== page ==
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oil painting

© Geffrye Museum, London

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Oil on canvas, group portrait of Henry Clark's mother-in-law, Mrs Davies, and four of his children in the drawing room of his home, 186 High Street, Homerton, in a reproduction oil gilded frame. It is by William Holman Hunt and dates from c. 1846.
Object type: oil painting
Object number: 41/2006

More Information:

Detailed Description: +/-

Title/Model: Group portrait of Henry Clark's mother-in-law, Mrs Davies, and four of his children in the drawing room of his home, 186 High Street, Homerton (descriptive title)
Physical Description:
Oil painting in a reproduction oil gilded picture frame.
Materials & technique: oil on canvas in a giltwood frame
Dimensions: Height 101cm (frame)
Width 87cm (frame)
Height 75cm (view)
Width 62cm (view)

History: +/-

Date: c.1846 (painted)
Period: Victorian (1837-1901)
Artist/Maker Names: William Holman Hunt (artist)
Place: Homerton, London, England (painted)
Object History:
This painting appeared in the exhibition Home and Garden Part Two, 1830-1914 at the Geffrye Museum (9 March 2004-18 July 2004), and in the publication Home and Garden: paintings and drawings of English, middle-class, urban domestic spaces, 1675 to 1914, edited by David Dewing (London: Geffrye Museum, 2003). This painting was catalogued by Eleanor John (catalogue number 21, pp.62-63). See the Comments field for extracts from the catalogue entry for this painting.

This painting depicts the mother-in-law with four of the eight children of Henry Clark, a 'button and trimming warehouse' owner based at 60 Aldermanbury in the City of London. The setting for this painting is likely to be drawing room of the Clark home at 186 High Street, Homerton, where the family is recorded as living in the 1851 census. In 1851 Henry Clark’s profession is listed as a ‘Clark to General Merchant’ and the household is made up of Henry, his wife Sarah, 2 daughters and 6 sons. The existence of separate home and business properties suggest the Clark family’s prosperity. The 1861 census lists the Clark family as living at 29 High Street, Homerton.

Clark was an important early patron for William Holman Hunt. According to his grandson, Clark, 'took kindly to the young Holman Hunt and helped him. He had the use of one of the rooms at my grandfather's and grandfather furnished him from time to time with brushes, paints and other materials’. See 'Family History of Clark and Abbott', a typescript account written by a grandson of Henry Clark, quoted in Jeremy Maas, Holman Hunt and the light of the world (London: Scolar, 1984), p.40. The portraits commissioned by Clark are included in Judith Bronkhurst, William Holman Hunt: a catalogue raisonné (New Haven and London: published for the Paul Mellon Centre for Studies in British Art by Yale University Press, 2006).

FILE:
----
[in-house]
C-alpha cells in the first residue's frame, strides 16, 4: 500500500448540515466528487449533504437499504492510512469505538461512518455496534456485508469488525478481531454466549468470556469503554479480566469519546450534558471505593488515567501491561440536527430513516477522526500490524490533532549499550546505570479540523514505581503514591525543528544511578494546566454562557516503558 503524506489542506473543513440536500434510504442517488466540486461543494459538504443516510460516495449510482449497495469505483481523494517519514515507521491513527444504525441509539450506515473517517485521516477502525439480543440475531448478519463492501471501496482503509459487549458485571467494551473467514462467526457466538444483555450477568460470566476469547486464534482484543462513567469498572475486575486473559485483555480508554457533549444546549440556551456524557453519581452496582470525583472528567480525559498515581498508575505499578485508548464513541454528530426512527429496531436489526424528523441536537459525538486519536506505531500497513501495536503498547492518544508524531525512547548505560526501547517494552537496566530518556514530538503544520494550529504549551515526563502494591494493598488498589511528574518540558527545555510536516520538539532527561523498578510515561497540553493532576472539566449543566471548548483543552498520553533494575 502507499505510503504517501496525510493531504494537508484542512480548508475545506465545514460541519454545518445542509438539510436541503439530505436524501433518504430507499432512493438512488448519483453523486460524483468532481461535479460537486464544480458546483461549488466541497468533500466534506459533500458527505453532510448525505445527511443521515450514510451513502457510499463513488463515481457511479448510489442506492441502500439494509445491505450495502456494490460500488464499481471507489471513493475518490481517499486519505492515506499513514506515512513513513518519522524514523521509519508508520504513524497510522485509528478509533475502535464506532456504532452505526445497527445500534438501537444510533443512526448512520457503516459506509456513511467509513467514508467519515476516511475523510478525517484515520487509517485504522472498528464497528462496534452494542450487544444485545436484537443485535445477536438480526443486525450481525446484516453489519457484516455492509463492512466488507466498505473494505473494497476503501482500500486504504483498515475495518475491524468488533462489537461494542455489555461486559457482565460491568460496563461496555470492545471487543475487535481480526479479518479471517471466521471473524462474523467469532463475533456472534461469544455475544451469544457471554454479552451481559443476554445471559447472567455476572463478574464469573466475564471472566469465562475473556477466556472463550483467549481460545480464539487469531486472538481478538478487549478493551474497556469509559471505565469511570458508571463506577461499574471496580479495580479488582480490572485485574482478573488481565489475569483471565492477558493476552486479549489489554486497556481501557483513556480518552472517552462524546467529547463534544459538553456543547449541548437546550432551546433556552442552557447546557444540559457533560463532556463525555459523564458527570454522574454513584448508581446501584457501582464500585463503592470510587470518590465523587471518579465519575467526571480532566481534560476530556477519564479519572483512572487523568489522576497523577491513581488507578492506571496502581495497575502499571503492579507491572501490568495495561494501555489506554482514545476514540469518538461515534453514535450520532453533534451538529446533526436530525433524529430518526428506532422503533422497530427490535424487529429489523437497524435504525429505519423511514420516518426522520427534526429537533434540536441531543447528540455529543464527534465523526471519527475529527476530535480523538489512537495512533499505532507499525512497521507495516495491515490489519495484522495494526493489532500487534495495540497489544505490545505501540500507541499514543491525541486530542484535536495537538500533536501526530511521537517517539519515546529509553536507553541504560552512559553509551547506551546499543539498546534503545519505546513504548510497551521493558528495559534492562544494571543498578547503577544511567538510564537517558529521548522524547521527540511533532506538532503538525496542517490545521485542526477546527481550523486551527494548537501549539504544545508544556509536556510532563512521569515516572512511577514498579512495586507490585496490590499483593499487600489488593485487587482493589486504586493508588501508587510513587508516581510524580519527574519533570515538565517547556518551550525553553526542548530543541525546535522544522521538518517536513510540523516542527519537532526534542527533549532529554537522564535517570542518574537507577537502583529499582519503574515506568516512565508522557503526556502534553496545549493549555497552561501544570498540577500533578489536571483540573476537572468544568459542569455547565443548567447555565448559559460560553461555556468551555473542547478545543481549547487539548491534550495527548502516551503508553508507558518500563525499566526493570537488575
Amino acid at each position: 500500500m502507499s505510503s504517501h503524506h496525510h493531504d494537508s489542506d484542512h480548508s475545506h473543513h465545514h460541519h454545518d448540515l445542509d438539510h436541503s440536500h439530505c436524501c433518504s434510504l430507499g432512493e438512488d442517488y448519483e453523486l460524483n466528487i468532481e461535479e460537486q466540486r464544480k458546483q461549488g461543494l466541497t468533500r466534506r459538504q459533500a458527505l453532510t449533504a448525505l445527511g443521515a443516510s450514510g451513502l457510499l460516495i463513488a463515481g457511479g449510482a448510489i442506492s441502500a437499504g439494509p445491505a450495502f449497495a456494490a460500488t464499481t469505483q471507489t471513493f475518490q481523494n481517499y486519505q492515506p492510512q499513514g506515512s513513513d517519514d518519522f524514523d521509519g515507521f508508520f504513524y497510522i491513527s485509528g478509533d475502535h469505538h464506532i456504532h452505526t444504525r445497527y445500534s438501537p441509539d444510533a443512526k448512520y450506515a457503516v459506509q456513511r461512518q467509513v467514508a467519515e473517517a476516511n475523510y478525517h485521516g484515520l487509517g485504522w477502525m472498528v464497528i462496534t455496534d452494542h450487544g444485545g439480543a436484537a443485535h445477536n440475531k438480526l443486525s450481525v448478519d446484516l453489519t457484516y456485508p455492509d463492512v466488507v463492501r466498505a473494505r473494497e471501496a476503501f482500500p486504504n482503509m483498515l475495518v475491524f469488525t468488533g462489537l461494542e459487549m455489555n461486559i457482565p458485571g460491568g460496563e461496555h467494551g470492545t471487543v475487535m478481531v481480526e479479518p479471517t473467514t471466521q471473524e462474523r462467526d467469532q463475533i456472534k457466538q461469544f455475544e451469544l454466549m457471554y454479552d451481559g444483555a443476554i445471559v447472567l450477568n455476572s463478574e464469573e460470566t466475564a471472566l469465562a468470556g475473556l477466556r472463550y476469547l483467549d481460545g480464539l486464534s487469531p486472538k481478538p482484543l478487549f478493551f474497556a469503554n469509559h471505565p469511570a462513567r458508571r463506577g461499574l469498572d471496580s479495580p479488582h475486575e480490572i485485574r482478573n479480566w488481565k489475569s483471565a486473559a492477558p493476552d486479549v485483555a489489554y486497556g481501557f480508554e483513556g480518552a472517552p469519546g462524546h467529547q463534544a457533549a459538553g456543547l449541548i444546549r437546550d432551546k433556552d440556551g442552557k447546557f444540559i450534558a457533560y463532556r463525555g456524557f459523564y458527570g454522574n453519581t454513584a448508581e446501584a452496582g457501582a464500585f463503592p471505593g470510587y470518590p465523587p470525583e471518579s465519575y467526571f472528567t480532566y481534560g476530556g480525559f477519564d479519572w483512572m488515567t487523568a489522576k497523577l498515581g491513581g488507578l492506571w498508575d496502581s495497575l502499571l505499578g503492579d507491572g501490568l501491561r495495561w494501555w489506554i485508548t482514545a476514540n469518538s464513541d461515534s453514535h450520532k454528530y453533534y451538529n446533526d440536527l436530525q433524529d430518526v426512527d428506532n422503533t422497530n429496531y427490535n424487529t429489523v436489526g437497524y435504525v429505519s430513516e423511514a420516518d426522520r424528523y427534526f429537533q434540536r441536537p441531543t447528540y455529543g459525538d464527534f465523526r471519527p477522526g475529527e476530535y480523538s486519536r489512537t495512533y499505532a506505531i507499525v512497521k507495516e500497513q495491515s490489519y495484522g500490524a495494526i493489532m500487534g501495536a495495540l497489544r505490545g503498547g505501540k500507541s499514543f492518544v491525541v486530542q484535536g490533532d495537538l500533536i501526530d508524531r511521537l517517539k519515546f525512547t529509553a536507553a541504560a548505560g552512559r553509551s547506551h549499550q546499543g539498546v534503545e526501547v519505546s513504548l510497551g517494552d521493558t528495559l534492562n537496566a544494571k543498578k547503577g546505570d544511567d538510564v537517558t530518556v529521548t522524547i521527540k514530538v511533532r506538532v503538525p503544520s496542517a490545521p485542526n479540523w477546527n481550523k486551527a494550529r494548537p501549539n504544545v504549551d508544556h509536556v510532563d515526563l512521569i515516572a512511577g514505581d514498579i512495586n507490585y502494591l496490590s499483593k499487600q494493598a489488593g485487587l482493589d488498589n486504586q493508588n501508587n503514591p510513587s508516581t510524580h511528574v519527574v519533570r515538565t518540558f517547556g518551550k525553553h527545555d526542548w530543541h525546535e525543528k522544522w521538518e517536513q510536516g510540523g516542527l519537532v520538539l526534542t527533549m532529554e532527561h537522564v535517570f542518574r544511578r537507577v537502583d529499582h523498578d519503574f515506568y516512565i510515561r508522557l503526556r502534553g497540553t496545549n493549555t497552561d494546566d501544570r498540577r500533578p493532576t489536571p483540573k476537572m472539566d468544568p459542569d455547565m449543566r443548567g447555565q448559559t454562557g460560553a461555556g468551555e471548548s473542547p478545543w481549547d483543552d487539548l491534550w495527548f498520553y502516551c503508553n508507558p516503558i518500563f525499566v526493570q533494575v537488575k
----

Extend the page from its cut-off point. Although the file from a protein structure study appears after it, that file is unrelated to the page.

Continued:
The sitters in this painting were identified in Bronkhurst's catalogue raisonné (2006). In the 1870s Hunt described the painting as showing Clark's mother, but Henry Clark's grandson identified her as Clark's mother-in-law, 'Mrs Davies of Wormbridge Court, Hereford'. There is some doubt about the precise identity of the children. Very unusually for a painting of this date, it is possible to identify many of the objects and furnishings shown in the room with Clark’s family, offering an insight into the importance and value of their ordinary possessions. In his will, Clark’s son Alfred bequeaths this painting along with 'the articles of furniture depicted therein and which belonged to my father namely (a) the gilt framed Overmantel (b) The coloured framed print (c) The carved fender (d) The horse hair couch with mahogany ends (e) The China Vase.' For a transcript of the will, see Bronkhurst, William Holman Hunt (2006).

This painting, and The Appointment by Rebecca Solomon, were featured in the Geffrye Museum Newsletter, Issue, No. 14, January 2004. A copy of the newsletter is on the object's history file.

Recent discussion has suggested that further work may need to be done on the timescale and stylistic differences between this painting and William Holman Hunt's first Pre-Raphaelite paintings. It was also noted that this painting merits comparison with John Everett Millais' portraits of the Wyatt children.
References:
Home and garden: paintings and drawings of English, middle-class, urban domestic spaces, 1675 to 1914, edited by David Dewing (London: Geffrye Museum, 2003)

Judith Bronkhurst, William Holman Hunt: a catalogue raisonné (New Haven and London: published for the Paul Mellon Centre for Studies in British Art by Yale University Press, 2006)

Jeremy Maas, Holman Hunt and the light of the world (London: Scolar, 1984)

Oil paintings in public ownership in London: North & East. Coordinator: Elizabeth Heath; Photographers: Doug Atfield and Andy Johnson (London: Public Catalogue Foundation, 2013).

Subject/Content: +/-

Content Description:
This painting depicts a female figure in black with a white bonnet and shawl, holding a book and seated in an interior with four children. She is seated on a carved wooden upholstered sofa or daybed with a coloured rug or shawl beside her. To her left there are two young children seated on the floor which is covered with a patterned design. A white cat is seated on the carpet in the foreground. To the right of the composition is a black grate and marble mantel with a gilt frame. Beside the fireplace two children are shown standing by the fireplace, one wearing a red smock and holding a hoop and the other a girl wearing a blue dress with white trimmings, her hair curled in ringlets. The walls are papered with a red design of foliate scrolls, with gilt-framed paintings and a door to the right.
Themes:
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